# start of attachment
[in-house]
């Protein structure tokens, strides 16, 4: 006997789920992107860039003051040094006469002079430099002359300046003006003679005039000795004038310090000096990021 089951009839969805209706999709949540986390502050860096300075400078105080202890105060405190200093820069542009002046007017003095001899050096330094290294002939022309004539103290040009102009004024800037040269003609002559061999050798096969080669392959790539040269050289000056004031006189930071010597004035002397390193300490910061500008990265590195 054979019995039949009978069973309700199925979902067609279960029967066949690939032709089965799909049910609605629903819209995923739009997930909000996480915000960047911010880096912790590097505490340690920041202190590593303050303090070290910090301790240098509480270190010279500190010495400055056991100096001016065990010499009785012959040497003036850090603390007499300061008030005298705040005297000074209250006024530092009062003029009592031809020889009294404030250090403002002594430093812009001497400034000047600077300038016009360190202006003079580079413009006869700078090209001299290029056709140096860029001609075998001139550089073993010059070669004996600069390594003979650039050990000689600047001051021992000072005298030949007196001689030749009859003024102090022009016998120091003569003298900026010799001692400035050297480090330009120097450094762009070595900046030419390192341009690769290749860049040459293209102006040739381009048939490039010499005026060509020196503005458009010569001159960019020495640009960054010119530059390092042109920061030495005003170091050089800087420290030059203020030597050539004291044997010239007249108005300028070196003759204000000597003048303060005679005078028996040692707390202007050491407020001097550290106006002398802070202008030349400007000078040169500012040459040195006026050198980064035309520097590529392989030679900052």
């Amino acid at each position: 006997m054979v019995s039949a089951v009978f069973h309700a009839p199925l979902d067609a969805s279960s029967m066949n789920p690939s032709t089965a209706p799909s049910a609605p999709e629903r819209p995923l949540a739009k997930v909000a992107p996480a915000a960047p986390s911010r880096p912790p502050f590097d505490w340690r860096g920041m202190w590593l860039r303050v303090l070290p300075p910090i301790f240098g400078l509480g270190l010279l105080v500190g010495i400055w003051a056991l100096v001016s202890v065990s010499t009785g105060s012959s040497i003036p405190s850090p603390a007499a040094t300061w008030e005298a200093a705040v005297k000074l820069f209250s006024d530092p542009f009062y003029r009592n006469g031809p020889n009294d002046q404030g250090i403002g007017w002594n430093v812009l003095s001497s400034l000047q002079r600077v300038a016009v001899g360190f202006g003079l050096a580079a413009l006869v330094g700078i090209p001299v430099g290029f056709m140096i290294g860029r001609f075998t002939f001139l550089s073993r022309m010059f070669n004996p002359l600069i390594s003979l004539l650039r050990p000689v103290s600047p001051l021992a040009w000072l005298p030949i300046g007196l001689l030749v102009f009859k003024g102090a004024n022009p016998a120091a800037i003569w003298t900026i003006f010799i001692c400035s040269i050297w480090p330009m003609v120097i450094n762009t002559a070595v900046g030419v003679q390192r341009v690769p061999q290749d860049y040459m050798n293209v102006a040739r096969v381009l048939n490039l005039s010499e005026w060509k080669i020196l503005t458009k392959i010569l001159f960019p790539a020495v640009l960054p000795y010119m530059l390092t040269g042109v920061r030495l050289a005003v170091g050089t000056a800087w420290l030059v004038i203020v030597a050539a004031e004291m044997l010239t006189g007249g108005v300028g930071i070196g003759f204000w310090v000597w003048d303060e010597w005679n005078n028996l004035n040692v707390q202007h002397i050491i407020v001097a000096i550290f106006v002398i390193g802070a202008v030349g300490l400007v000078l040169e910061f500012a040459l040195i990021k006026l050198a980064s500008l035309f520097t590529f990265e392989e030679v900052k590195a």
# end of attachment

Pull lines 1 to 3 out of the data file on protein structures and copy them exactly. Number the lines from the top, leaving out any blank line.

[in-house]
């Protein structure tokens, strides 16, 4: 006997789920992107860039003051040094006469002079430099002359300046003006003679005039000795004038310090000096990021 089951009839969805209706999709949540986390502050860096300075400078105080202890105060405190200093820069542009002046007017003095001899050096330094290294002939022309004539103290040009102009004024800037040269003609002559061999050798096969080669392959790539040269050289000056004031006189930071010597004035002397390193300490910061500008990265590195 054979019995039949009978069973309700199925979902067609279960029967066949690939032709089965799909049910609605629903819209995923739009997930909000996480915000960047911010880096912790590097505490340690920041202190590593303050303090070290910090301790240098509480270190010279500190010495400055056991100096001016065990010499009785012959040497003036850090603390007499300061008030005298705040005297000074209250006024530092009062003029009592031809020889009294404030250090403002002594430093812009001497400034000047600077300038016009360190202006003079580079413009006869700078090209001299290029056709140096860029001609075998001139550089073993010059070669004996600069390594003979650039050990000689600047001051021992000072005298030949007196001689030749009859003024102090022009016998120091003569003298900026010799001692400035050297480090330009120097450094762009070595900046030419390192341009690769290749860049040459293209102006040739381009048939490039010499005026060509020196503005458009010569001159960019020495640009960054010119530059390092042109920061030495005003170091050089800087420290030059203020030597050539004291044997010239007249108005300028070196003759204000000597003048303060005679005078028996040692707390202007050491407020001097550290106006002398802070202008030349400007000078040169500012040459040195006026050198980064035309520097590529392989030679900052």
């Amino acid at each position: 006997m054979v019995s039949a089951v009978f069973h309700a009839p199925l979902d067609a969805s279960s029967m066949n789920p690939s032709t089965a209706p799909s049910a609605p999709e629903r819209p995923l949540a739009k997930v909000a992107p996480a915000a960047p986390s911010r880096p912790p502050f590097d505490w340690r860096g920041m202190w590593l860039r303050v303090l070290p300075p910090i301790f240098g400078l509480g270190l010279l105080v500190g010495i400055w003051a056991l100096v001016s202890v065990s010499t009785g105060s012959s040497i003036p405190s850090p603390a007499a040094t300061w008030e005298a200093a705040v005297k000074l820069f209250s006024d530092p542009f009062y003029r009592n006469g031809p020889n009294d002046q404030g250090i403002g007017w002594n430093v812009l003095s001497s400034l000047q002079r600077v300038a016009v001899g360190f202006g003079l050096a580079a413009l006869v330094g700078i090209p001299v430099g290029f056709m140096i290294g860029r001609f075998t002939f001139l550089s073993r022309m010059f070669n004996p002359l600069i390594s003979l004539l650039r050990p000689v103290s600047p001051l021992a040009w000072l005298p030949i300046g007196l001689l030749v102009f009859k003024g102090a004024n022009p016998a120091a800037i003569w003298t900026i003006f010799i001692c400035s040269i050297w480090p330009m003609v120097i450094n762009t002559a070595v900046g030419v003679q390192r341009v690769p061999q290749d860049y040459m050798n293209v102006a040739r096969v381009l048939n490039l005039s010499e005026w060509k080669i020196l503005t458009k392959i010569l001159f960019p790539a020495v640009l960054p000795y010119m530059l390092t040269g042109v920061r030495l050289a005003v170091g050089t000056a800087w420290l030059v004038i203020v030597a050539a004031e004291m044997l010239t006189g007249g108005v300028g930071i070196g003759f204000w310090v000597w003048d303060e010597w005679n005078n028996l004035n040692v707390q202007h002397i050491i407020v001097a000096i550290f106006v002398i390193g802070a202008v030349g300490l400007v000078l040169e910061f500012a040459l040195i990021k006026l050198a980064s500008l035309f520097t590529f990265e392989e030679v900052k590195a």